The legal complaint from Trump’s legal team reads “Chairman Cummings has ignored the constitutional limits on Congress’ power to investigate. Article I of the Constitution does not contain an ‘Investigations Clause’ or an ‘Oversight Clause.’ It gives Congress the power to enact certain legislation. Accordingly, investigations are legitimate only insofar as they further some legitimate legislative purpose.”

That’s true as far as it goes but I’d add that they didn’t mention a separation of powers conflict, too. Congress isn’t tasked with investigating private citizens before they were part of the government. That’s the jurisdiction of the executive branch. Specifically, the Department of Justice has the statutory authority to investigate private citizens. The investigations of private citizens is the responsibility of the FBI or the Bureau of Alcohol, Tobacco, Firearms and Explosives. The only people vested with the responsibility of convening grand juries are the DOJ attorneys, U.S. attorneys or a special counsel.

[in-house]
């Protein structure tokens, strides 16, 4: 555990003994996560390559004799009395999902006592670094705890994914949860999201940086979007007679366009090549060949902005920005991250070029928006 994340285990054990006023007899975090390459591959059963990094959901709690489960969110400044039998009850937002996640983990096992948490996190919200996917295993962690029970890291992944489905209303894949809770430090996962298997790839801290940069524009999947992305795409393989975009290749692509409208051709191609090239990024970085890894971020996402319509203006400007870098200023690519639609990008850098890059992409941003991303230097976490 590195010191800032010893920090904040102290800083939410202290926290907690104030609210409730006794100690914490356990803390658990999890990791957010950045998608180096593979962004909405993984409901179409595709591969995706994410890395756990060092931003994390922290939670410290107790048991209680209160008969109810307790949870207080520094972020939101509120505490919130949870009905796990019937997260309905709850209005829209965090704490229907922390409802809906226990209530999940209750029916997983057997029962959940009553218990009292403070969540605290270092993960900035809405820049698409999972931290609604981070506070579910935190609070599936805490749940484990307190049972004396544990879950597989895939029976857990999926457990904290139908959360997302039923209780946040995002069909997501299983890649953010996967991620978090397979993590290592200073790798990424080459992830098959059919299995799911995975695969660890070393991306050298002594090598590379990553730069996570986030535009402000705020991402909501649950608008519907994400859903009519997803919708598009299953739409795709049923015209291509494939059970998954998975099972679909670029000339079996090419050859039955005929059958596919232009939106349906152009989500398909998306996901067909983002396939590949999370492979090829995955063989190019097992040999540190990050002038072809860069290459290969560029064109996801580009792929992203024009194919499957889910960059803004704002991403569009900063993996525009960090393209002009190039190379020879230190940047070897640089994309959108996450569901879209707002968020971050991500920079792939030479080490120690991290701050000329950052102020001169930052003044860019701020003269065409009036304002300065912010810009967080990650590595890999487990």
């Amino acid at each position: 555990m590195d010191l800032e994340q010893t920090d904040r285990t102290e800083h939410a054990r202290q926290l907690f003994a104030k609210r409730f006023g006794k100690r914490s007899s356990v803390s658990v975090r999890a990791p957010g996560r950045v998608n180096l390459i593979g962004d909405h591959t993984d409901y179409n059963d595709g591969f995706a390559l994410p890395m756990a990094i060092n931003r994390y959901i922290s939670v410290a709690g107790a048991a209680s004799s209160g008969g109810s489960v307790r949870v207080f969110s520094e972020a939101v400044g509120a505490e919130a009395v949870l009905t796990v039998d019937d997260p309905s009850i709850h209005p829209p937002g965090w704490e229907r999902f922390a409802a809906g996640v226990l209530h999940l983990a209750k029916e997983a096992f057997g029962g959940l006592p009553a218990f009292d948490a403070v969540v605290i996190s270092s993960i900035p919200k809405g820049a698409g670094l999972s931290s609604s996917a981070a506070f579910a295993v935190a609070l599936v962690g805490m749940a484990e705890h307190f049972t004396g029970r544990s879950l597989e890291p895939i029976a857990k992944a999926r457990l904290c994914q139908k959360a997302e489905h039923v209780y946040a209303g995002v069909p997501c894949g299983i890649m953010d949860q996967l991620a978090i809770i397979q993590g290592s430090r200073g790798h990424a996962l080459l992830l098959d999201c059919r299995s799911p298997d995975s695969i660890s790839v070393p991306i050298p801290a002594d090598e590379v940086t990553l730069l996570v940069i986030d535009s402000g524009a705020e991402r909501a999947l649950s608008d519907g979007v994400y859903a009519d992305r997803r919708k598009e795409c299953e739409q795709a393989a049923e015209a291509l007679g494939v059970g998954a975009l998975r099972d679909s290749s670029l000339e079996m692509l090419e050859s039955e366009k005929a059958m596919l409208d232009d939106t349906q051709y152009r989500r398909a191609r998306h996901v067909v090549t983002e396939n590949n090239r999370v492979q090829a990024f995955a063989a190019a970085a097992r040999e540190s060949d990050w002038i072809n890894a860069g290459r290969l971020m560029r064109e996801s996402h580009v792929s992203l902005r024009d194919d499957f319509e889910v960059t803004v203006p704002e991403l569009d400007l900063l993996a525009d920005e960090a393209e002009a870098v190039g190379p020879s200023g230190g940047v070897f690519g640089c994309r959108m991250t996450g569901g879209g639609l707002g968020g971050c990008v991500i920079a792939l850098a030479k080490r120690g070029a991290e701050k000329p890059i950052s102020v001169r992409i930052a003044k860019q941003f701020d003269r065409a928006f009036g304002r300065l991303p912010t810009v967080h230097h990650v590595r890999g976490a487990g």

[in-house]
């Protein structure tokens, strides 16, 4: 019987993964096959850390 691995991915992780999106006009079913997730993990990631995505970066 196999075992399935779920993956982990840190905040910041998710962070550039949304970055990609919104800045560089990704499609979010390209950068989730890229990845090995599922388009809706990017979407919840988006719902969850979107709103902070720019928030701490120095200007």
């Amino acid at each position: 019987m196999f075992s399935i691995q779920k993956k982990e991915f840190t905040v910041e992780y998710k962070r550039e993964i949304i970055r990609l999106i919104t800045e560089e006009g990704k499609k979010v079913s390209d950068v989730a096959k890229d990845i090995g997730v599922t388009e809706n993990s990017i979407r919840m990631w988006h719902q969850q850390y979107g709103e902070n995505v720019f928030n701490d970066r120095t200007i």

This won’t be a terribly difficult case to decide. The legislative branch has the constitutional authority to give advice and consent, pass legislation, provide legislative oversight and to ratify treaties.

House Democrats don’t have the authority to investigate the private activities of private citizens. That’s the job of the executive branch. Period. Mark Levin discussed another possible explanation with former Virginia Attorney General Ken Cuccinelli on Sunday night’s Life, Liberty & Levin:

I don’t know if that’s what these Democrats are trying to do but I won’t rule it out. It’s pretty frightening when the People’s House is weaponized to torment private citizens. Though that precedent hasn’t been sent, Speaker Pelosi did say that subpoenas might be a way to negotiate with President Trump:

Apparently, Pelosi and other Democrats don’t think playing fair is required. That’s why they need to voted out of office in 2020. The bigger the landslide in the House and Senate, the better. It’s clear that Democrats don’t see limits on their investigative powers:

I suspect that they’ll be stopped cold by the Supreme Court. I can’t wait to hear about that ruling. What’s chilling is hearing E.J. Dionne say that going after a private citizen’s private financial records “is the right thing to do.”